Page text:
Today as I was driving, "Poker Face" by Lady Gaga started to play. My mind immediately went to my student, W. An 8th grader with Down Syndrome, W. was one of 10 students in my morning advisory. Every Friday we would watch funny videos or play students' favorite songs. And every Friday, W. would ask for the same song: "Poker Face". He had an elaborate dance that he had made up that went with the song, and he would make every move very seriously. At the end of the song, the look on his face was of pure joy. He never got bored of the song. Years later, every time I hear "Poker Face" I can't help but think of W.
There are those students we always remember. Sometimes they were the ones who drove us crazy. Other times, they were the ones who shone in class. Each of them leaves us, their teachers, something when they move on. A memory of them upon hearing a song; seeing someone who reminds us of a student; seeing students years later when they are grown up.
S. left me with a memory of a whole lot of sass. She was one of my favorite students, though she was known around the school for her attitude and loud voice. She often got in trouble for mouthing off. However, she liked my class, and did well in it. It was a rowdy class, and it was a large class - and typical of my Spanish classes, there were many challenging behaviors in it. Lucky for me, I had S. to help me keep everyone in order. When the class got too loud or chatty, S. would yell, "Everyone shut up!! Ms.Lopez is talking!!" You better believe the others would quiet down right away when they heard her. Thanks to her, the class was mostly manageable most of the time. Recently I saw her graduate. I told her about how much I appreciated her loudness and respect in my class, and she smiled.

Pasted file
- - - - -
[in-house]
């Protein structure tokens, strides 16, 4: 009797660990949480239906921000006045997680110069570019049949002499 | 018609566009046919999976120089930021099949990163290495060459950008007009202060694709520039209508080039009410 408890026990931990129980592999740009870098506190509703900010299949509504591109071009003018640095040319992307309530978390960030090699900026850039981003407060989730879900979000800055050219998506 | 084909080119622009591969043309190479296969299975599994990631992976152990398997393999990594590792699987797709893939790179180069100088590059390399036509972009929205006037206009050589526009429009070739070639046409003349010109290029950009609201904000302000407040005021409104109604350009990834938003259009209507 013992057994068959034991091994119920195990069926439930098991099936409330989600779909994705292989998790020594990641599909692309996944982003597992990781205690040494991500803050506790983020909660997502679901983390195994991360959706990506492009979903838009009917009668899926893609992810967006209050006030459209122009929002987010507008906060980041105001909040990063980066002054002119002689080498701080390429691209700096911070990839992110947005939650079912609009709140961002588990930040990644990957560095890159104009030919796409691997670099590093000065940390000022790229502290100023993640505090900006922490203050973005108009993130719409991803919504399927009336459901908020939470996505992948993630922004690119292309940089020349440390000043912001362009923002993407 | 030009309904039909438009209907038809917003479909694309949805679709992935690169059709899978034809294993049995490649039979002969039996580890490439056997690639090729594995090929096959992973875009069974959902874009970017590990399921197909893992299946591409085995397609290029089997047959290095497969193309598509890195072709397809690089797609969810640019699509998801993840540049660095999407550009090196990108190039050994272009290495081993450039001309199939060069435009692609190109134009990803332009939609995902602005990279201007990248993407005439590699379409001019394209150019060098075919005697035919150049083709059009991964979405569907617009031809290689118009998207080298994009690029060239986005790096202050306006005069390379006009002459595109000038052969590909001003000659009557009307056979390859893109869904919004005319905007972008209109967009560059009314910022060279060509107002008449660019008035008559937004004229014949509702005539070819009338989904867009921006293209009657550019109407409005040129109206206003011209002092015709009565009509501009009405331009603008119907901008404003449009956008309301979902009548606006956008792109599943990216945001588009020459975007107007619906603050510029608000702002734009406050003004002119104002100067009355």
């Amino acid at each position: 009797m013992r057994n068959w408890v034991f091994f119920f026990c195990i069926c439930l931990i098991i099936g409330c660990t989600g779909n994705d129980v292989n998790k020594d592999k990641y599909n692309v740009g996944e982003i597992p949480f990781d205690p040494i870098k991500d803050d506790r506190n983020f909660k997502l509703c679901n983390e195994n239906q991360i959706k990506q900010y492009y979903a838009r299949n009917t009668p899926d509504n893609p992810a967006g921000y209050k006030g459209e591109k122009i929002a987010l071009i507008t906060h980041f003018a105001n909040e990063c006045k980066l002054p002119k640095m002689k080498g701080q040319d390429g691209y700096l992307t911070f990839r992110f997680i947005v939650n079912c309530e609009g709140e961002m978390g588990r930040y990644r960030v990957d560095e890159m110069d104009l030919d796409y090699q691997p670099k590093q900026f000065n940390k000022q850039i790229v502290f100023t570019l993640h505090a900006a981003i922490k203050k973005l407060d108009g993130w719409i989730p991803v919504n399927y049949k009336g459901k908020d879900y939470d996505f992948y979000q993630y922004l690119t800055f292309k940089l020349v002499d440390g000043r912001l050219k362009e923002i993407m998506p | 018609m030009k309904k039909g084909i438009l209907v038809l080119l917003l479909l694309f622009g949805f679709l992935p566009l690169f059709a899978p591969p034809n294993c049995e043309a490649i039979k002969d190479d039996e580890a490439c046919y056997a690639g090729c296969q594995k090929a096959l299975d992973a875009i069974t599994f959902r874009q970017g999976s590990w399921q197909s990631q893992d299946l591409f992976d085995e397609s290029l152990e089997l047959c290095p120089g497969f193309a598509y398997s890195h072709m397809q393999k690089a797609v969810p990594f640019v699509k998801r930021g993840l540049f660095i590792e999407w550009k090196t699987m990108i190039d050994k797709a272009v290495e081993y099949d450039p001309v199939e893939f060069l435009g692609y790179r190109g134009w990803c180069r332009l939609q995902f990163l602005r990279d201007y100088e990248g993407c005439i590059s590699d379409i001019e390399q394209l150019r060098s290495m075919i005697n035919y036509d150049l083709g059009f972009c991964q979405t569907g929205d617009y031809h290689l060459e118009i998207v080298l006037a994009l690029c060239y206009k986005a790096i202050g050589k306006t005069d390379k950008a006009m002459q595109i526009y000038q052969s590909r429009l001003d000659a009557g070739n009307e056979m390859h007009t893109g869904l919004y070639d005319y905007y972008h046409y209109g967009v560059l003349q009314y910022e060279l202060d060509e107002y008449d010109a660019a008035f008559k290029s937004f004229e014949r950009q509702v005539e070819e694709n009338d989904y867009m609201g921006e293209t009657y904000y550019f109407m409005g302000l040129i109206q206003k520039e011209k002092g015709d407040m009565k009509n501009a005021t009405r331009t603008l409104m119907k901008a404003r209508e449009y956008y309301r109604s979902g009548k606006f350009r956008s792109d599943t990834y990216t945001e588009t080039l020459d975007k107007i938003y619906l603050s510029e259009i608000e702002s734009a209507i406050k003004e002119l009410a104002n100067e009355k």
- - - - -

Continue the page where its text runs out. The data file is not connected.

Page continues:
That same year, I had a supremely challinging student in another class - possibly one of my most challenging students. K. was a ball of energy and could sway the dynamics of the entire class in a nanosecond. He was funny, silly, and likeable most of the time; some of time his energy could become negative. K. left me with a funny jingle in my head as I was teaching the Spanish word for pencil sharpener: "sacapuntas", He found the word hilarious, and began rapping it, complete with beatboxing and all: "Sacapuntas, sacapuntas, saca, saca, sacapuntas....." The rest of the class was of course very amused, and to this day, every time I look at a pencil sharpener, I think of K. I recently saw him: a mature young man, looking fantastic, getting on the bus out of town to go back to his college (most of them do eventually grow up!).
I smile when I think about these and so many other students who have passed through my classrooms, all leaving their mark in some way. What have students left you with as they have passed through your classroom?